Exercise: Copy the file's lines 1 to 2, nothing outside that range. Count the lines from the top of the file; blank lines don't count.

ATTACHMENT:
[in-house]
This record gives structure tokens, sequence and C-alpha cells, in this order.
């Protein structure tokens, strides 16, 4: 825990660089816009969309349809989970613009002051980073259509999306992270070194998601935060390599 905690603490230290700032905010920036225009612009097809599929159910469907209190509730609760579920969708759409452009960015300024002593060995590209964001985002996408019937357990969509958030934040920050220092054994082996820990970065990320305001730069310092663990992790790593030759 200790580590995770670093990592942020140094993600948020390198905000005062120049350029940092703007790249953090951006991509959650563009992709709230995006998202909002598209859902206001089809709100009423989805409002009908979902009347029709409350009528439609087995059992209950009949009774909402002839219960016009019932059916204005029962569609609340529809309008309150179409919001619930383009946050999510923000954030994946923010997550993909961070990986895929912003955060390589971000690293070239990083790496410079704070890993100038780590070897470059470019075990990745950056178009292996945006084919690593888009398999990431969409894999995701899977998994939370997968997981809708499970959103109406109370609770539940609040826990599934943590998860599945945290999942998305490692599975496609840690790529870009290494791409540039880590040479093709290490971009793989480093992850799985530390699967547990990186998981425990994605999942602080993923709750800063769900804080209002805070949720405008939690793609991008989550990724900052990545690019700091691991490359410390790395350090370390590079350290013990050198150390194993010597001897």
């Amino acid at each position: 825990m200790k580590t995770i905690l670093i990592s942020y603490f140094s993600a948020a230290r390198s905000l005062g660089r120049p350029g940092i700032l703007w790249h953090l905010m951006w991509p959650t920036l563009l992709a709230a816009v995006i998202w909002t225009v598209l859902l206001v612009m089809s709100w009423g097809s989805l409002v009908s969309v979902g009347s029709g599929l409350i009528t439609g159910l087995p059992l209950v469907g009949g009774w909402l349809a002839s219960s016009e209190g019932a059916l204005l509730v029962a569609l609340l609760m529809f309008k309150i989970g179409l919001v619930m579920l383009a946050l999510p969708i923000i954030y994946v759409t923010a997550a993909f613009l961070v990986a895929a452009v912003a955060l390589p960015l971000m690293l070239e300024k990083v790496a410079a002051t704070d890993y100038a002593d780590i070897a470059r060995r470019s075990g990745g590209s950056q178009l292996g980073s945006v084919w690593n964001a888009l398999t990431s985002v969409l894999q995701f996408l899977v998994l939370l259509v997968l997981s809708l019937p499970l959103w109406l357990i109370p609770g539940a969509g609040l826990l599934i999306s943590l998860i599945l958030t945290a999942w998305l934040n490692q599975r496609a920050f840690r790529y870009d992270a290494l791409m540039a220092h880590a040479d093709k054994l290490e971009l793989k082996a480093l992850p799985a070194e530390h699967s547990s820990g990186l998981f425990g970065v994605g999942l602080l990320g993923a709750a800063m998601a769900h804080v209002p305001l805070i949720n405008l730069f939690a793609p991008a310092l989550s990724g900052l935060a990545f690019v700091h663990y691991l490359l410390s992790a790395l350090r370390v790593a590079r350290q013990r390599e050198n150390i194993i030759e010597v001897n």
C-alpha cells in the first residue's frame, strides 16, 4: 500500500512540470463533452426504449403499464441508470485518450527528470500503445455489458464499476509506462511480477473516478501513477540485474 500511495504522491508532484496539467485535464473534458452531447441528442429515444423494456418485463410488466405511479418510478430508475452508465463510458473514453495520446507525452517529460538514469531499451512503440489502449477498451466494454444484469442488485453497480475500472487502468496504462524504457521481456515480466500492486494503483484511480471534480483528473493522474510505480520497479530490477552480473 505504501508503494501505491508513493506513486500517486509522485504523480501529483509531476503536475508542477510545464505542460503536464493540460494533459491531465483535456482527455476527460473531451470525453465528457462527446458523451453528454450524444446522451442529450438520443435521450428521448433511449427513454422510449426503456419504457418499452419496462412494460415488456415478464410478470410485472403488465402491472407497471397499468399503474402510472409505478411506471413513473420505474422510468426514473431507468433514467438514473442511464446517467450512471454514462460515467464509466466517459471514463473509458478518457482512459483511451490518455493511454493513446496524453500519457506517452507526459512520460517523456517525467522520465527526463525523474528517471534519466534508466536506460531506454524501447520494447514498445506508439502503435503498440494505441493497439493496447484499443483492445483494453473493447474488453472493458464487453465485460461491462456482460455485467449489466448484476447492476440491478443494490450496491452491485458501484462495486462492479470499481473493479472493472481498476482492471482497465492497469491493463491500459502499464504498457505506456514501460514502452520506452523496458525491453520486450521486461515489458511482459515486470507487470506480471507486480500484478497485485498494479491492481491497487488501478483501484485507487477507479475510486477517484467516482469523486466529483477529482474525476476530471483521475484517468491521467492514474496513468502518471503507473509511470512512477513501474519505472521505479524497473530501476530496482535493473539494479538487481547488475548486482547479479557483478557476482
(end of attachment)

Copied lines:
[in-house]
This record gives structure tokens, sequence and C-alpha cells, in this order.